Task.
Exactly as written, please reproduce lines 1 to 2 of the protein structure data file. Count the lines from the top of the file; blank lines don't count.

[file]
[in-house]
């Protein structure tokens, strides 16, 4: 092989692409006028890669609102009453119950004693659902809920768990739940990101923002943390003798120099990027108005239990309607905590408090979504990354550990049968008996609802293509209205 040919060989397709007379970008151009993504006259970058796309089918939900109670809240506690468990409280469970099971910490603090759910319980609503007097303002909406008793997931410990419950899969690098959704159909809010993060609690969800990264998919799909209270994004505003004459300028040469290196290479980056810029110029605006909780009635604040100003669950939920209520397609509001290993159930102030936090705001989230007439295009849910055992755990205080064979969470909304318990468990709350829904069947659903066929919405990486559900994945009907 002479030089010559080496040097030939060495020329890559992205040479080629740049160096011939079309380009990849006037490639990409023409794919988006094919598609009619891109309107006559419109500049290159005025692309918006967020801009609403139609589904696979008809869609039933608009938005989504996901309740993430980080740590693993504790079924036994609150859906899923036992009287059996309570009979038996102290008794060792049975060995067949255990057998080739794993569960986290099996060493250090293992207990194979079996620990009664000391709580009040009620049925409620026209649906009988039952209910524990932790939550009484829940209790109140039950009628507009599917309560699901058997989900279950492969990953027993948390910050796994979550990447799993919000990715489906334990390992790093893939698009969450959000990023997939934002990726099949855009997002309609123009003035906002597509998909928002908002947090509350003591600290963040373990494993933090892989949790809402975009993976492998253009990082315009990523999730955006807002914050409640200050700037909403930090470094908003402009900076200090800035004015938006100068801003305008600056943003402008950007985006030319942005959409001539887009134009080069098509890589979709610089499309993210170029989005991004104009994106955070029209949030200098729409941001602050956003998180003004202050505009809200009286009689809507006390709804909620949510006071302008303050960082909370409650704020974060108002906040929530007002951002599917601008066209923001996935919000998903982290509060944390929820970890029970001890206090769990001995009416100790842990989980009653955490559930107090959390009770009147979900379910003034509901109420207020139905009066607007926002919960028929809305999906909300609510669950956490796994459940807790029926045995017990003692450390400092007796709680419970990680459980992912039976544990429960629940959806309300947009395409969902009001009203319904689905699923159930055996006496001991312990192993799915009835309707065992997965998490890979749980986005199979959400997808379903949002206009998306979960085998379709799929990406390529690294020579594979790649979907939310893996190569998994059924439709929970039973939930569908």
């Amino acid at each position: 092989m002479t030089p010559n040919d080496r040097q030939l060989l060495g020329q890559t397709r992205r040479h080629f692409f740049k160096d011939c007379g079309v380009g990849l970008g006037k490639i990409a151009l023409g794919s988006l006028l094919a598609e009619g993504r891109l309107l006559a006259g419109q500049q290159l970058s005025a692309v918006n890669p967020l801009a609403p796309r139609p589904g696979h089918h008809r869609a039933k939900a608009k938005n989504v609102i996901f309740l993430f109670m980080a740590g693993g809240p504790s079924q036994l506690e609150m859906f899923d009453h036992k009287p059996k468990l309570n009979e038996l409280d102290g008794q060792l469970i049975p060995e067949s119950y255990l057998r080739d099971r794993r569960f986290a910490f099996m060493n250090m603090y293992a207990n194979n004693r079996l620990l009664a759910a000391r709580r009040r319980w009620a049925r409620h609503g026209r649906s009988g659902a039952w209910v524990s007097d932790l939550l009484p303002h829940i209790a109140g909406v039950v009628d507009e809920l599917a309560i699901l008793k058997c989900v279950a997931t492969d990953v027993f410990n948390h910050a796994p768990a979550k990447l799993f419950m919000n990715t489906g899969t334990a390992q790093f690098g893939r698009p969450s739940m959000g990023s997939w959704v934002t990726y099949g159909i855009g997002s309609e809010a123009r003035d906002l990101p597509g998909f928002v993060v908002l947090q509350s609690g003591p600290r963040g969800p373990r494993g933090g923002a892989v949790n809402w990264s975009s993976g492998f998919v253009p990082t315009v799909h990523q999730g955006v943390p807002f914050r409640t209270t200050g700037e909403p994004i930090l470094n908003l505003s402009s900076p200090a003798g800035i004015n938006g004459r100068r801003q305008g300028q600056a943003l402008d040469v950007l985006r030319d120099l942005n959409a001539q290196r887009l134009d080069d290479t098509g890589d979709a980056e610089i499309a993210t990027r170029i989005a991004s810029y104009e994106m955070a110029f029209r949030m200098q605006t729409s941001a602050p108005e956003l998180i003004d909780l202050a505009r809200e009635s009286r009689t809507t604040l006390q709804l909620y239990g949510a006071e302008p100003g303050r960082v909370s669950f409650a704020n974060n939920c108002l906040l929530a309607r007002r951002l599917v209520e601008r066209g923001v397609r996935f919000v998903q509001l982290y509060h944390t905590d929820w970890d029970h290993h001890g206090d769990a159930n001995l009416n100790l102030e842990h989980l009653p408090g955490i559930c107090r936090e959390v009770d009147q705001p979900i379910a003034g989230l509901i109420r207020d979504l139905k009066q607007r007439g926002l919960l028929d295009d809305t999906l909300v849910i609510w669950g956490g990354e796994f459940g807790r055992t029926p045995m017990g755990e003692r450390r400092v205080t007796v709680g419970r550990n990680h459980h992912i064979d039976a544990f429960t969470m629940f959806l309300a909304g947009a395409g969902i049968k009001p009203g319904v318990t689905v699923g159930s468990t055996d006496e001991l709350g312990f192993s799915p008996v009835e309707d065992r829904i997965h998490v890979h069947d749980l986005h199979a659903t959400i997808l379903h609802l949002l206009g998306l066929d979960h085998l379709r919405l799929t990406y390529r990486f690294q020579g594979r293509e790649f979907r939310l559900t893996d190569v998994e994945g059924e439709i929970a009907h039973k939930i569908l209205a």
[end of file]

[in-house]
């Protein structure tokens, strides 16, 4: 092989692409006028890669609102009453119950004693659902809920768990739940990101923002943390003798120099990027108005239990309607905590408090979504990354550990049968008996609802293509209205 040919060989397709007379970008151009993504006259970058796309089918939900109670809240506690468990409280469970099971910490603090759910319980609503007097303002909406008793997931410990419950899969690098959704159909809010993060609690969800990264998919799909209270994004505003004459300028040469290196290479980056810029110029605006909780009635604040100003669950939920209520397609509001290993159930102030936090705001989230007439295009849910055992755990205080064979969470909304318990468990709350829904069947659903066929919405990486559900994945009907 002479030089010559080496040097030939060495020329890559992205040479080629740049160096011939079309380009990849006037490639990409023409794919988006094919598609009619891109309107006559419109500049290159005025692309918006967020801009609403139609589904696979008809869609039933608009938005989504996901309740993430980080740590693993504790079924036994609150859906899923036992009287059996309570009979038996102290008794060792049975060995067949255990057998080739794993569960986290099996060493250090293992207990194979079996620990009664000391709580009040009620049925409620026209649906009988039952209910524990932790939550009484829940209790109140039950009628507009599917309560699901058997989900279950492969990953027993948390910050796994979550990447799993919000990715489906334990390992790093893939698009969450959000990023997939934002990726099949855009997002309609123009003035906002597509998909928002908002947090509350003591600290963040373990494993933090892989949790809402975009993976492998253009990082315009990523999730955006807002914050409640200050700037909403930090470094908003402009900076200090800035004015938006100068801003305008600056943003402008950007985006030319942005959409001539887009134009080069098509890589979709610089499309993210170029989005991004104009994106955070029209949030200098729409941001602050956003998180003004202050505009809200009286009689809507006390709804909620949510006071302008303050960082909370409650704020974060108002906040929530007002951002599917601008066209923001996935919000998903982290509060944390929820970890029970001890206090769990001995009416100790842990989980009653955490559930107090959390009770009147979900379910003034509901109420207020139905009066607007926002919960028929809305999906909300609510669950956490796994459940807790029926045995017990003692450390400092007796709680419970990680459980992912039976544990429960629940959806309300947009395409969902009001009203319904689905699923159930055996006496001991312990192993799915009835309707065992997965998490890979749980986005199979959400997808379903949002206009998306979960085998379709799929990406390529690294020579594979790649979907939310893996190569998994059924439709929970039973939930569908």